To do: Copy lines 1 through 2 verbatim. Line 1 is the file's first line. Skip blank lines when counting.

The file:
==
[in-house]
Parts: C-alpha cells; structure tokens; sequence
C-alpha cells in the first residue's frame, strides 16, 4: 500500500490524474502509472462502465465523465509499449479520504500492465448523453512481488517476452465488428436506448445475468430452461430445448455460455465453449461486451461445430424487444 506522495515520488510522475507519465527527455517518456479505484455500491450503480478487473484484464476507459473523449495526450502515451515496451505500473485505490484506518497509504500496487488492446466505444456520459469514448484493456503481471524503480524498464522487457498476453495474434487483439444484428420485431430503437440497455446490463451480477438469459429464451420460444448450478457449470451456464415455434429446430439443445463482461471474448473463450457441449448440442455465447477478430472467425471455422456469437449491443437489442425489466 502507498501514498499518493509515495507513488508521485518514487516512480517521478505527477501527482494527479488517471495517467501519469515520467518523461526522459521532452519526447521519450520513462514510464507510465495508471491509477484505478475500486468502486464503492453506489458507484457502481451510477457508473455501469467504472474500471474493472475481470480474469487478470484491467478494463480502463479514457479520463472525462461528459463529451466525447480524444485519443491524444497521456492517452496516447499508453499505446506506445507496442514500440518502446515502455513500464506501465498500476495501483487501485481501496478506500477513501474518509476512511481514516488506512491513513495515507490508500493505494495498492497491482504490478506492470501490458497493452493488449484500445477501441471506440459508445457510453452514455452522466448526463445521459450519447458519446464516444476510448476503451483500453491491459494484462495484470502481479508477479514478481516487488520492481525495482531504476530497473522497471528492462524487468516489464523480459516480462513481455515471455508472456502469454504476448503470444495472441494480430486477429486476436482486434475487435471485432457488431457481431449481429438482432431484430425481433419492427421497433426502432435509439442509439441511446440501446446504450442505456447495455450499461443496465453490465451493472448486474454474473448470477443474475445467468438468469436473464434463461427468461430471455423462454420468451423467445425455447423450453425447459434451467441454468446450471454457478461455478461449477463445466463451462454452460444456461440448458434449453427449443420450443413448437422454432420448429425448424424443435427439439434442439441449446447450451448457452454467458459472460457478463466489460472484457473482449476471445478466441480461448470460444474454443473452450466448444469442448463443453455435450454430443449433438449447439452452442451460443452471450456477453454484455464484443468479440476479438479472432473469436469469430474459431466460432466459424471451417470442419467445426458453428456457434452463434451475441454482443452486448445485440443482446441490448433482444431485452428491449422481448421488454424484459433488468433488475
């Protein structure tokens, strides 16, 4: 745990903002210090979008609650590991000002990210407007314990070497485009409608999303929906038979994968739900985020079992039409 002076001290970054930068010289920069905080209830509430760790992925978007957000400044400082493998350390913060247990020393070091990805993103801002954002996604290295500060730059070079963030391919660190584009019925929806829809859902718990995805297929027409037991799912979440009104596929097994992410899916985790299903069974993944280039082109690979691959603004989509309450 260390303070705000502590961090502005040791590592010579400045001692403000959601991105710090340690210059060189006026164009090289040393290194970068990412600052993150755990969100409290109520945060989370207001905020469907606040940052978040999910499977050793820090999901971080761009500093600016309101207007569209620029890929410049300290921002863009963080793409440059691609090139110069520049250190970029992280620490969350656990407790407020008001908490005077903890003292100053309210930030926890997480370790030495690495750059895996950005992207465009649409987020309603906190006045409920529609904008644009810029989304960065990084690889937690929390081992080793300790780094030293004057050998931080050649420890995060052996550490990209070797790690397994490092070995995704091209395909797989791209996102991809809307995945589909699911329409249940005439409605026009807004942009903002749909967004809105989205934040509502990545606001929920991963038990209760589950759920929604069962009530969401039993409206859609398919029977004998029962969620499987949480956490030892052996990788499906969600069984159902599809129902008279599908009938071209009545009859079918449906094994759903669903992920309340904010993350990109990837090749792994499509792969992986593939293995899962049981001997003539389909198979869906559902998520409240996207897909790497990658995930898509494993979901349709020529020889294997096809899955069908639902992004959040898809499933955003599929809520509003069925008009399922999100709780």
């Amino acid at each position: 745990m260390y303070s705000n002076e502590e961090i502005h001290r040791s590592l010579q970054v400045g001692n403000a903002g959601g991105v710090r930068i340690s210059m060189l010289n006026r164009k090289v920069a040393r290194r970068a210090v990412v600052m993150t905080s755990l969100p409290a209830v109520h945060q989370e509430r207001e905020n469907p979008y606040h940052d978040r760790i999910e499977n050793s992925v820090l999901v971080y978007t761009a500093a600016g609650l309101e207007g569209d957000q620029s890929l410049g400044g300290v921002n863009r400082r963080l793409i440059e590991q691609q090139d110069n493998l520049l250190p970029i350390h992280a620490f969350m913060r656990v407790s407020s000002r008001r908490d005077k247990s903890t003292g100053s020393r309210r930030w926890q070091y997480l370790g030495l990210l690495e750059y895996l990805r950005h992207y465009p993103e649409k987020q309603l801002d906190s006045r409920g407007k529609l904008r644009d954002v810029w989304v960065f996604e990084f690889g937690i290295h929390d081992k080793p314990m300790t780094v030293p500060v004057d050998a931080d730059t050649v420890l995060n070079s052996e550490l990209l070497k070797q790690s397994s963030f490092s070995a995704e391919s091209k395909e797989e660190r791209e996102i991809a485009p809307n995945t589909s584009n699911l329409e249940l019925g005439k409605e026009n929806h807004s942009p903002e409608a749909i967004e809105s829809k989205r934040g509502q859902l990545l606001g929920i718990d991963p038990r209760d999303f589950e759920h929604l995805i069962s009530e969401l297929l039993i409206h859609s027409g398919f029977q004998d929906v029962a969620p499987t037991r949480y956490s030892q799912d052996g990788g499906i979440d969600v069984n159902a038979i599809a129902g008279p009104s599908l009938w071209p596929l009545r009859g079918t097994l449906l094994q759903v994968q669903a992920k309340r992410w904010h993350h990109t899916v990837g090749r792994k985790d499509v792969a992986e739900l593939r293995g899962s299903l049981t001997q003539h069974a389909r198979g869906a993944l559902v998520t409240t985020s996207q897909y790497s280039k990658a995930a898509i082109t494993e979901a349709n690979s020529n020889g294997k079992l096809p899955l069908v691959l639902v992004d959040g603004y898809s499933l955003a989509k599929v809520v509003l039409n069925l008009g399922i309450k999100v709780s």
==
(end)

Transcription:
[in-house]
Parts: C-alpha cells; structure tokens; sequence